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The new life of fashion shows

The see now-buy now philosophy

The new life of fashion shows The see now-buy now philosophy

The fashion industry is facing a phase of drastic changes and that has been evident since when, last October, Raf Simons left his role as creative director at Dior. Since that moment, a series of talented designers has resigned, rewriting (fashion) history as never before.

Even the way to present fashion is changing: the experienced structure of four shows per year – two women’s, two men’s, divided for season – seems to waver. Among the insiders it had been in the air for a while: the sales downturn caused by the fast fashion giants always ready to copy the latest trends seen on runway and the annihilation of the creative process as a result of the strict times made available to the designers had raised a fundamental question: does respecting the rigid calendar made of millionaire fashion shows and pre-collections still make sense?

Looking at the latest events the answer seems to tend towards “no”. Last Friday Burberry has been the first to announce the revolution of its own calendar: starting from September 2016 Christopher Bailey’s brand will present only two collections per year, in February and September, including both men’s and womenswear at once. All products will be available immediately after the show, and the advertising campaign will be released at the same time.

A precise and avant-garde choice, embraced shortly afterwards also by Tom Ford and Vetements. The first announced that his fall/winter 2016 presentation scheduled for this month has been postponed to September, to coincide with the actual sale of the collection. The second has instead exposed a clear plan, which perfectly matches the philosophy behind the brand:Showing men’s and women’s at the same time connects us to real life. Today, men wear womenswear and women dress in men’s clothes. Gender is not a given fact anymore; a person has the right to choose one Guram Gvasalia – Vetements’ CEO and Demna’s brother – told

The plan is to present only two collections a year, both to cut the stratospheric costs the organization and production of a show involves and to keep up with the times: social networks have made the collections accessible in time real, but only visually. Why not making them immediately available also for sale – preventing the garments from being copied and put on sale before the originals?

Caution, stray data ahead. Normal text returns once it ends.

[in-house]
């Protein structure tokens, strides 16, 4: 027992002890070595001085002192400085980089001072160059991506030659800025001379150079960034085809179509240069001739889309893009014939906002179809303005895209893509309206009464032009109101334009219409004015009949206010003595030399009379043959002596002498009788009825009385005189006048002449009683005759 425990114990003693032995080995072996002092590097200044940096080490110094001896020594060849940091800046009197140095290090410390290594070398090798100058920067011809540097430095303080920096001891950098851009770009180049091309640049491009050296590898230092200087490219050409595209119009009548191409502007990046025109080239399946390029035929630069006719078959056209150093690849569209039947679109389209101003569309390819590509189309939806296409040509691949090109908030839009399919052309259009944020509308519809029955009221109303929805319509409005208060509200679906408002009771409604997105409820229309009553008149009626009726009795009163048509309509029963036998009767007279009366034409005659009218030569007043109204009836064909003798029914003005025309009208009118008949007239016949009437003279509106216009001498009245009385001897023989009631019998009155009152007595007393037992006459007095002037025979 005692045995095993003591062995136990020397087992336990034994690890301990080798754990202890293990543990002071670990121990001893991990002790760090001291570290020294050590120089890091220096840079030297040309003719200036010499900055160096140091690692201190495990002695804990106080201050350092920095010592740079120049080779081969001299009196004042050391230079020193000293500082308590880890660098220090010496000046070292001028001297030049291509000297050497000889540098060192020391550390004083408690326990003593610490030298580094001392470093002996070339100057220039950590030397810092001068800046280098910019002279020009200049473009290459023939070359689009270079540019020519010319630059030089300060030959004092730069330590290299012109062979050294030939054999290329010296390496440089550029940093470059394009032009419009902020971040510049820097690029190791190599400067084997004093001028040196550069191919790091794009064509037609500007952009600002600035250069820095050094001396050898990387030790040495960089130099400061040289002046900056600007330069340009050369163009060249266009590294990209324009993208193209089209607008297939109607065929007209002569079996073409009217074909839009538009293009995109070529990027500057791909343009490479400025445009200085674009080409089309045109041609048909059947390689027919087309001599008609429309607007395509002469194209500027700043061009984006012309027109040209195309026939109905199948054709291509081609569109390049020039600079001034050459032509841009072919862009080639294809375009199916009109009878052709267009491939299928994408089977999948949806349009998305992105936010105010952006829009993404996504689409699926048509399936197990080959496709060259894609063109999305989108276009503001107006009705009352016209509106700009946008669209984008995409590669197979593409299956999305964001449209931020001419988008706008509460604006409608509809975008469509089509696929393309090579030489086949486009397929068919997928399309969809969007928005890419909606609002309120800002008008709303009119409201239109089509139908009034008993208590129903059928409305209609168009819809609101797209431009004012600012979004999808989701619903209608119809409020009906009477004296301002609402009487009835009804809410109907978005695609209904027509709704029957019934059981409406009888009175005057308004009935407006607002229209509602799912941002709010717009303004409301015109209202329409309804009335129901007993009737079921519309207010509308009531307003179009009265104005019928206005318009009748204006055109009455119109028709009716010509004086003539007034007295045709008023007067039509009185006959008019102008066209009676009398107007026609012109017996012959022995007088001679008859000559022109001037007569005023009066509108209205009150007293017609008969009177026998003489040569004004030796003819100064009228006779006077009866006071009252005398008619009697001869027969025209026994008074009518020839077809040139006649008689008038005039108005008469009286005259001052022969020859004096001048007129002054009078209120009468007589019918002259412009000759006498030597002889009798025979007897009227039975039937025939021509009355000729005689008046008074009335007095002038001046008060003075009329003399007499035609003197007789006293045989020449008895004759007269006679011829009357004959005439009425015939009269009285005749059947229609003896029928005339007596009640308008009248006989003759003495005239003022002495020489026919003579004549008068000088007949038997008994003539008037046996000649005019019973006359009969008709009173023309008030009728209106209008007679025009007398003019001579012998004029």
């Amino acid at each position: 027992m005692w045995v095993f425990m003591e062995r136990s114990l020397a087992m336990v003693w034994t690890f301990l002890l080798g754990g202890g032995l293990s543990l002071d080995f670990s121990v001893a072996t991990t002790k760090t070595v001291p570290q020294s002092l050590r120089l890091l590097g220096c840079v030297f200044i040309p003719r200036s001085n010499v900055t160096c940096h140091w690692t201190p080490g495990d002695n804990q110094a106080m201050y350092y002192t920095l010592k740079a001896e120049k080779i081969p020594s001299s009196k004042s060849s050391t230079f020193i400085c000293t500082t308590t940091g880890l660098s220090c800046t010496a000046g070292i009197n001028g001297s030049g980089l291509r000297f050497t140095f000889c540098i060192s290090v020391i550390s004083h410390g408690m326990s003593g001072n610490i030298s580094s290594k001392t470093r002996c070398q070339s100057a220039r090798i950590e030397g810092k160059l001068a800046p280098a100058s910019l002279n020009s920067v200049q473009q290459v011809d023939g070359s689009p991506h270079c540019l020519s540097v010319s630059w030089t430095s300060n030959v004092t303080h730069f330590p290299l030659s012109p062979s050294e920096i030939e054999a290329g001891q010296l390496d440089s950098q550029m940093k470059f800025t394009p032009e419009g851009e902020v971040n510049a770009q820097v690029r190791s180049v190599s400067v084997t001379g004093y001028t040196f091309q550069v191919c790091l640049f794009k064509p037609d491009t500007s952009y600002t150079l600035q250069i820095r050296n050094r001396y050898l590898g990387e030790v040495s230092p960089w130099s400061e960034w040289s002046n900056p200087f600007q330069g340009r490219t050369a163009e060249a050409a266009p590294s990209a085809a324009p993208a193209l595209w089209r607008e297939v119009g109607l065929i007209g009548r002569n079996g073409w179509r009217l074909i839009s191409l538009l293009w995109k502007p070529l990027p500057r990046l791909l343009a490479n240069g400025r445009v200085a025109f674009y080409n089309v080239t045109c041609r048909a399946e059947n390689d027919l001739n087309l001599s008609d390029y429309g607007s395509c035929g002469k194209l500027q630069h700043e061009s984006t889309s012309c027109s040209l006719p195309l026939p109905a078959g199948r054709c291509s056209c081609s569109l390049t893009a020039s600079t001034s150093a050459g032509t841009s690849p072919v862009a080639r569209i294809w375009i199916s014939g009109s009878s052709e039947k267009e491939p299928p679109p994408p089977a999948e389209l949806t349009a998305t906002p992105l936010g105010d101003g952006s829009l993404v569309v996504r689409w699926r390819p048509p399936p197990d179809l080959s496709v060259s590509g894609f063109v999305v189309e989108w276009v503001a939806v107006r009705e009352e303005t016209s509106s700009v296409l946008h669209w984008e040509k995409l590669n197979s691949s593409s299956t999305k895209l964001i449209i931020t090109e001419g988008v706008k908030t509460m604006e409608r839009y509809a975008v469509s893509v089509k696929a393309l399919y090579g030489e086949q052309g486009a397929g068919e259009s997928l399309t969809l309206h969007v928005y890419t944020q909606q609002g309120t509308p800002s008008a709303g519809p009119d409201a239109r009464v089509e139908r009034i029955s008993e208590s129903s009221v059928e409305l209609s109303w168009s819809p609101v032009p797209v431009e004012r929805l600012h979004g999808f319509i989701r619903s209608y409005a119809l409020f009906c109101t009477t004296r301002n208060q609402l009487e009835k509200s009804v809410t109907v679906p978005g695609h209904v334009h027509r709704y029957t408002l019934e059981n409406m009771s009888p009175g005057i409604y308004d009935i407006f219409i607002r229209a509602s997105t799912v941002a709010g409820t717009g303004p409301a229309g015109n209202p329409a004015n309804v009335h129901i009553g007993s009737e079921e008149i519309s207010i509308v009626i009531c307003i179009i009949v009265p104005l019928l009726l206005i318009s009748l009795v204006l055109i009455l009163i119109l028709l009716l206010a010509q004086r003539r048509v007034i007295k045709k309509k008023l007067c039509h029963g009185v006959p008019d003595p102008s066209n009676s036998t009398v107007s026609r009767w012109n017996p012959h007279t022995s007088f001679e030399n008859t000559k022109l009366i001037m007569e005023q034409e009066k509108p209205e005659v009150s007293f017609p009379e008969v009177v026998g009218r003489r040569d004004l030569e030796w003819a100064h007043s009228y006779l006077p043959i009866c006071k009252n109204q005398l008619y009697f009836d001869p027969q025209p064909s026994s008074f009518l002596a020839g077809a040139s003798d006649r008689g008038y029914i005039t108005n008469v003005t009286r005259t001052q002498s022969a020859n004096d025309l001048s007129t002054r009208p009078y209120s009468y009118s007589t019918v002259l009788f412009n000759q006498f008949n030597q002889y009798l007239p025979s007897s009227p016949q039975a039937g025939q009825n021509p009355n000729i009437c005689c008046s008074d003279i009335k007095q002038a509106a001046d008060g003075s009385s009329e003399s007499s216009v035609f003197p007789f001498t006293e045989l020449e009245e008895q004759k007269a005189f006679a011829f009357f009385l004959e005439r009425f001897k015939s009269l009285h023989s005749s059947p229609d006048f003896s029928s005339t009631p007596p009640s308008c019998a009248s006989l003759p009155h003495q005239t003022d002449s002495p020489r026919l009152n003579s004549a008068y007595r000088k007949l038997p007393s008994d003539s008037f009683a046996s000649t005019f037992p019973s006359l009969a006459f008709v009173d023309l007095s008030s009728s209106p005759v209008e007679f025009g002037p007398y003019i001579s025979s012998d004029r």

The project is as ambitious as necessary: “Our goal is to swap the traditional seasons in the future. Instead of showing Autumn/Winter in January, we will show Spring/Summer and deliver it in February—so stores can sell it in the actual spring weather, through to August. To reach this result, the whole production will have to be pre-produced. It means each piece in the collection will be part of a limited edition. No restock. One delivery. The true definition of luxury is something that is scarce. It would be nice to give luxury back its true meaning” Gvasalia continues.

The economical and ethical issue is followed by a creative one. Many among the designer who recently left their positions denounced the lack of the time necessary to develop a collection, making the artistic process similar to the industrial one.

Editors and buyers would benefit from this switch, too: the trips to assist to the shows would be reduced from four to two per year, opening the possibility to invest more on other interesting collateral activities.

In a time where everything travels fast, the fashion industry manifests the necessity to take a step back, to go back to a slower and authentic process. What will brands like Dior and Gucci, that are investing more and more funds to show their spectacular Cruise Collections – besides the more traditional appointments on the calendar – think of it?